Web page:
A typical hiking season starts when weather improves, snow melts and the trails dry out. The window for this varies wildly by region, but here in Montana, ‘prime time’ is short. The first snow of the year can hit in September. From that moment on it is really a game of luck as to whether or not the trails will be clear.
But, hiking in the shoulder and off-season is not only possible, it also has many advantages — chief among them is fewer people on the trails and plenty of parking at trailheads. Hiking at a different time of year can be an incredible experience, and also there are also more variables to consider. Here is my advice for off-season and shoulder season hiking.
If I am going on an overnight trip in the off-season, I add 50% to my summer gear. This includes clothing and sleeping bag rating, and in-turn creates a 50% higher base weight. Winter hiking is not the time to set records, so a little more gear only aids in the experience.
Shoes, socks, traction, and a pack are all things to consider when packing for an outing. I swap out my socks and footwear for something warmer. Most of the time, I still avoid waterproof footwear because of the length of time it takes to dry out.
But, while hiking the Calendar Year Triple Crown in 2016 I used waterproof shoes during the coldest of the weather to give my toes just a little more insulation and warmth. I have also used two pairs of socks but this tends to make shoes a little tight, so it really has to be cold.
Microspikes in snow and ice are also essential. Traction makes it into my bag without exception. A good philosophy for winter hiking is “It’s better to have it and not need it than need it and not have it.”
Cold drastically reduces battery efficiency and nighttime hours are longer. I pack a spare pair of batteries for my headlamp if I am pushing toward sunset and always ensure I start with a full battery on my phone. These two small but underrated checks before beginning a hike eliminate lots of possible stress.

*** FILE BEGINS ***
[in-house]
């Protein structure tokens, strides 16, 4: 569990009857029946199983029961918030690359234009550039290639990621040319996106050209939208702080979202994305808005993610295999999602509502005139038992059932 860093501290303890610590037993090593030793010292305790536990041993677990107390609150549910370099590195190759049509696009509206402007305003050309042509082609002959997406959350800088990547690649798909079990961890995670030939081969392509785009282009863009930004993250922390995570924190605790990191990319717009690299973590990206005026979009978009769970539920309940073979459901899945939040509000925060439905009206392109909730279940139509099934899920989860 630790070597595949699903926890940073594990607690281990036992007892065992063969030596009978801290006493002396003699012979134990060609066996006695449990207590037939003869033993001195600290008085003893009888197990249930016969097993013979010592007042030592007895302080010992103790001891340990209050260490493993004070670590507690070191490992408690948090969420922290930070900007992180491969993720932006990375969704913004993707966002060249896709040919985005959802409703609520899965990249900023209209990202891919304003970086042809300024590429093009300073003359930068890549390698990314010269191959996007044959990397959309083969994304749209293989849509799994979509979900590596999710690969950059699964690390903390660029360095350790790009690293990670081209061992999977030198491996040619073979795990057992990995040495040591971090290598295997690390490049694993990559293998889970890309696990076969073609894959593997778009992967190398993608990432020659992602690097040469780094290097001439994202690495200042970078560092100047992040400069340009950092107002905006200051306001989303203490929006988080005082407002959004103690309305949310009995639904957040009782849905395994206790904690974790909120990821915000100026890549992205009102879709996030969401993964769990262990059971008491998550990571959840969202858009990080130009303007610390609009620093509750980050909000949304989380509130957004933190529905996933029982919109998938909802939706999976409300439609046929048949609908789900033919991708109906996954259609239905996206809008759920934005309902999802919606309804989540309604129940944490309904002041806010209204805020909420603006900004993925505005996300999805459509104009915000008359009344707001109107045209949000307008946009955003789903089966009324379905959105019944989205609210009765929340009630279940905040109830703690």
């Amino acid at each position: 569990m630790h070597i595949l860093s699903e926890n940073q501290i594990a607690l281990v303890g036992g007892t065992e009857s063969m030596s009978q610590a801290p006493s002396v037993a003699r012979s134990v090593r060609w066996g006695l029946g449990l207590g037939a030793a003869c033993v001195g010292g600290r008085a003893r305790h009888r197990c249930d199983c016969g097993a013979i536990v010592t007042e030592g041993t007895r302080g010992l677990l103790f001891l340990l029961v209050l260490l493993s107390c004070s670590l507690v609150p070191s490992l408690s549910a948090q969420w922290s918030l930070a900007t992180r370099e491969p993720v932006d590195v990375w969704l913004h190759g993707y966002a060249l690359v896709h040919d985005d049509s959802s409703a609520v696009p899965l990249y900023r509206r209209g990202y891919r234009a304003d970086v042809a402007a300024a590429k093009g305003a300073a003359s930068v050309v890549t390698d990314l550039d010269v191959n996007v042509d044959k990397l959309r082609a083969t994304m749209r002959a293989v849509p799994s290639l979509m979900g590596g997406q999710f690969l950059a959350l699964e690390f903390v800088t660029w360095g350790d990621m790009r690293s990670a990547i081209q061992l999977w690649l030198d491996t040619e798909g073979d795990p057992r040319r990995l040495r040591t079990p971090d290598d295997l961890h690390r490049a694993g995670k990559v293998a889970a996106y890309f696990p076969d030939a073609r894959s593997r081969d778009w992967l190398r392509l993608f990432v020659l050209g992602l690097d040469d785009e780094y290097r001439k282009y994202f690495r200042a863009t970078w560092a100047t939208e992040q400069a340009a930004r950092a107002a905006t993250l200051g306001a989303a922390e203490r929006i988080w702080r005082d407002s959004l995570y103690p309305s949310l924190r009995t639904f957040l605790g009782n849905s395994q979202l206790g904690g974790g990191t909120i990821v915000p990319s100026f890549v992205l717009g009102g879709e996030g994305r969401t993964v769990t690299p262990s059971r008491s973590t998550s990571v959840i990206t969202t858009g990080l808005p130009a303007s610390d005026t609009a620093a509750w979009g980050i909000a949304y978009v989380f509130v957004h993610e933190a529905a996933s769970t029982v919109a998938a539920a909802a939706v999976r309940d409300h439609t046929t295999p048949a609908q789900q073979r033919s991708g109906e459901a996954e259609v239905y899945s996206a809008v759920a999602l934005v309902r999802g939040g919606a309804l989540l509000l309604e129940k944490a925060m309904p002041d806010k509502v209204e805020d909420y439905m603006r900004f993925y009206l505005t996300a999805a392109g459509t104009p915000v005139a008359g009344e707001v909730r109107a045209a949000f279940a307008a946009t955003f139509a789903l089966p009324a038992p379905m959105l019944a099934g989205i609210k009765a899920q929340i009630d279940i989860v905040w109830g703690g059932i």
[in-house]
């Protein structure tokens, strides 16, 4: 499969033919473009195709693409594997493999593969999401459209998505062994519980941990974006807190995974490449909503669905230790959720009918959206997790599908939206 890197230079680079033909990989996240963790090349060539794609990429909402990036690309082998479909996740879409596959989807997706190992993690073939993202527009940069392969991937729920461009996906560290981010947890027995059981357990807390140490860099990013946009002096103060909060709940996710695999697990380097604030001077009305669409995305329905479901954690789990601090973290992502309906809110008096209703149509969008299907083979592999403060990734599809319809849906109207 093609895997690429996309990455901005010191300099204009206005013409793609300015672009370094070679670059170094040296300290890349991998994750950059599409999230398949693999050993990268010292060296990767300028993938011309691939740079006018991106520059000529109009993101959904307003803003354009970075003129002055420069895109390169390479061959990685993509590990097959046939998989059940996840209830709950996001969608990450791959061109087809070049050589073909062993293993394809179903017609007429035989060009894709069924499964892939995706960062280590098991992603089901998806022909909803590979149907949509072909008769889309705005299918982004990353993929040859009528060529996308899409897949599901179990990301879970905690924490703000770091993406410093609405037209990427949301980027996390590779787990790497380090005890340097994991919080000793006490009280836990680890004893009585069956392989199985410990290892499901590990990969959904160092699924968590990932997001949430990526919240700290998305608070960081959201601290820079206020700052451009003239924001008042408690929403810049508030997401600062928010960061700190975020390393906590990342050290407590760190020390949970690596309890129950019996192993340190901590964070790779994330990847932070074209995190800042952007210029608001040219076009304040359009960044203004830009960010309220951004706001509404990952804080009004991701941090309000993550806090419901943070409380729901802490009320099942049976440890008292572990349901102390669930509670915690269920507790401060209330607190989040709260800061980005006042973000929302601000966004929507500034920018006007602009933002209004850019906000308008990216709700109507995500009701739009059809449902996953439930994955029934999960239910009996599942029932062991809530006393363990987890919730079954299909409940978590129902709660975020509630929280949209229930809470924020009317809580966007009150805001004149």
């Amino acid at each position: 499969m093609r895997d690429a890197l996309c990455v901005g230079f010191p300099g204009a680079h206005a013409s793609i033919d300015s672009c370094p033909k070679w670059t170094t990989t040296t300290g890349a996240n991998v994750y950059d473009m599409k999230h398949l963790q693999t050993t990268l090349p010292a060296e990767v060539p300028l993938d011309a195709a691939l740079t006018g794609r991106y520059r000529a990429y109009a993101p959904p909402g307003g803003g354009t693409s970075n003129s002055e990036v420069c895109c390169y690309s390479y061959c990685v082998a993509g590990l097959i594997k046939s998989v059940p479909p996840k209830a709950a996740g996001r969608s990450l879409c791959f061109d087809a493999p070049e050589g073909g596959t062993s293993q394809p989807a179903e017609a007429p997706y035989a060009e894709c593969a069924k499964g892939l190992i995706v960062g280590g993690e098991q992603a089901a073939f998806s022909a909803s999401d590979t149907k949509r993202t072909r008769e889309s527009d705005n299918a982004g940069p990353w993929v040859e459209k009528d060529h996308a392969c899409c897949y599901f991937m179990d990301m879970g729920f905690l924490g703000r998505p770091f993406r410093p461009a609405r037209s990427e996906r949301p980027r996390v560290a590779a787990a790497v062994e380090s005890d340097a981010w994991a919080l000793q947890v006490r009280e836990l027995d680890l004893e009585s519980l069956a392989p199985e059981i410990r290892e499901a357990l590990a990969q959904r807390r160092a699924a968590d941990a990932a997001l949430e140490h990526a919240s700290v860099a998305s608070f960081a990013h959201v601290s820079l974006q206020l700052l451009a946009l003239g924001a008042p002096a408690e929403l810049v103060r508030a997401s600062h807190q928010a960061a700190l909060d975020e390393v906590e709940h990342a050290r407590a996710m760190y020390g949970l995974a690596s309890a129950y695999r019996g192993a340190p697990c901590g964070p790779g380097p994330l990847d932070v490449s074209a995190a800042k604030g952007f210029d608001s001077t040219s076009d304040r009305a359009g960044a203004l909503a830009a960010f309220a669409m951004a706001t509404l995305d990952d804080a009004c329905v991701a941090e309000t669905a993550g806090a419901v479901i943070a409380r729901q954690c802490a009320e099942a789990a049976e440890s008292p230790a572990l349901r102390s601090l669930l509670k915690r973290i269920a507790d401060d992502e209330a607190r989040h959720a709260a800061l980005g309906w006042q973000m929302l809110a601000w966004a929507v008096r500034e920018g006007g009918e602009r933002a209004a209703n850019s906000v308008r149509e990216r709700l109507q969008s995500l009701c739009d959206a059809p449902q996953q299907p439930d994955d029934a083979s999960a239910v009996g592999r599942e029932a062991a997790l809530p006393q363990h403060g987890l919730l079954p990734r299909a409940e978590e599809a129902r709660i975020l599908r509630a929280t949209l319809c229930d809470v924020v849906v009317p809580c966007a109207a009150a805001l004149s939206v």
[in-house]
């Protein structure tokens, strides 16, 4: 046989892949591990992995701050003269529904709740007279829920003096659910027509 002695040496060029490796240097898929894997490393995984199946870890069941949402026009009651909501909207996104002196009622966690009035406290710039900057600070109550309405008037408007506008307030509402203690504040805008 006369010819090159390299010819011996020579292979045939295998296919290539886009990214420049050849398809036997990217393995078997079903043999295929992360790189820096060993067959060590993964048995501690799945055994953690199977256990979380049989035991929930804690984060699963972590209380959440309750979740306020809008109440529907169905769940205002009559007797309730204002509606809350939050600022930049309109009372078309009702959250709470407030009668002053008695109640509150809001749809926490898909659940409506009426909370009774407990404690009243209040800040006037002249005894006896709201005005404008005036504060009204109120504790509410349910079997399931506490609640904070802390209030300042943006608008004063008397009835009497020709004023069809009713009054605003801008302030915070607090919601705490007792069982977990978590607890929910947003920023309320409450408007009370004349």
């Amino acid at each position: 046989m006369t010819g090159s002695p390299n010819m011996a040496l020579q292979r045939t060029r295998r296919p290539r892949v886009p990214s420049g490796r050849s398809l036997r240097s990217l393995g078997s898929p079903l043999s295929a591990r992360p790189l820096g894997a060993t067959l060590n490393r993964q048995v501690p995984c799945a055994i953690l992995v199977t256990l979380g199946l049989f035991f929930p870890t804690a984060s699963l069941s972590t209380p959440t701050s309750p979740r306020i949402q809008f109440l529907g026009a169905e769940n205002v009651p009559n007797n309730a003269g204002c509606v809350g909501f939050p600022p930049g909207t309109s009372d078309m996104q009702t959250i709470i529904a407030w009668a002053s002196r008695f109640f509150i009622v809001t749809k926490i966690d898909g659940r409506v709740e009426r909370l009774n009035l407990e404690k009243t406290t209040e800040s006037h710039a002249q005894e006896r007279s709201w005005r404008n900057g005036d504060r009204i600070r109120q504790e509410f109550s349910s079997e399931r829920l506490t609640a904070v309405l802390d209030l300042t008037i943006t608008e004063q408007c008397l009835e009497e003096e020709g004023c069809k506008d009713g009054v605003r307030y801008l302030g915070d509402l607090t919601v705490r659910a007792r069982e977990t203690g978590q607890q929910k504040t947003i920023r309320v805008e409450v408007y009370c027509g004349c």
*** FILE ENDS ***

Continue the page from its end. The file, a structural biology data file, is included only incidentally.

Water freezes at 32 degrees. This may be the most universal piece of information learned in elementary school, but it doesn’t mean managing this fact is always basic.
For longer day hikes, I add an insulated water bottle in the place of my standard Smart Water Bottle. The double-walled containers are heavier but usually can stave off ice for the duration of a full day of hiking.
If the trip I am on is overnight, then I trade out my water filter for chemical treatment methods. While it isn’t my first choice, in Montana filters have a tendency to freeze in the single-digit highs of winter. On these cold backpacking trips, I also sleep with my water next to me in the tent to keep it warm enough to stay liquid.
In the summer, I take long runs in the mountains with only a water bottle and a bar in my pocket. In the winter, I add more. I can get by with a lightweight backpack, but keep a few essentials in it for every outing. I always bring gloves, a beanie, and a rain jacket. Here in Montana I also add a spare layer. Most of the time these clothes are never used, but even in a stiff wind it is nice to have a higher standard of “bare-minimum.” It not only adds a level of safety but also aids in the enjoyment of the outing.
From the start, I also always wear a long sleeve shirt because of the deception that the sun can have in the winter. The worst sunburn I have ever had occurred while I was hiking in the snow. So, I choose to cover up for not only warmth but also sun protection.
The weather is more variable in the fall, winter, and spring. It changes on a whim and can impact a hike quickly. Checking the weather before you leave isn’t good enough. Constant awareness of the conditions in the air and underfoot is a necessity.
In snowy terrain, risk tolerance and slope angle should be drastically lowered from summer hiking. Most avalanches are triggered on 35-45 degree slopes, but can slide at angles as low as 30 degrees, or even 25 degrees in extreme conditions. It’s best not to come anywhere near this type of terrain without avalanche education and a solid inclinometer to measure slope angles.
The best way to approach an off-season hike is with a healthy acceptance that plans may have to be altered. Summit fever is real but when there is any question, leaving the peak for another day is the appropriate action.
Jeff Garmire is a hiker, author, and writer who lives in Bozeman, MT. Since 2011 he has hiked 30,000 miles and set 15 trail records. He is the co-founder of BackpackingRoutes.com and the author of the book Free Outside.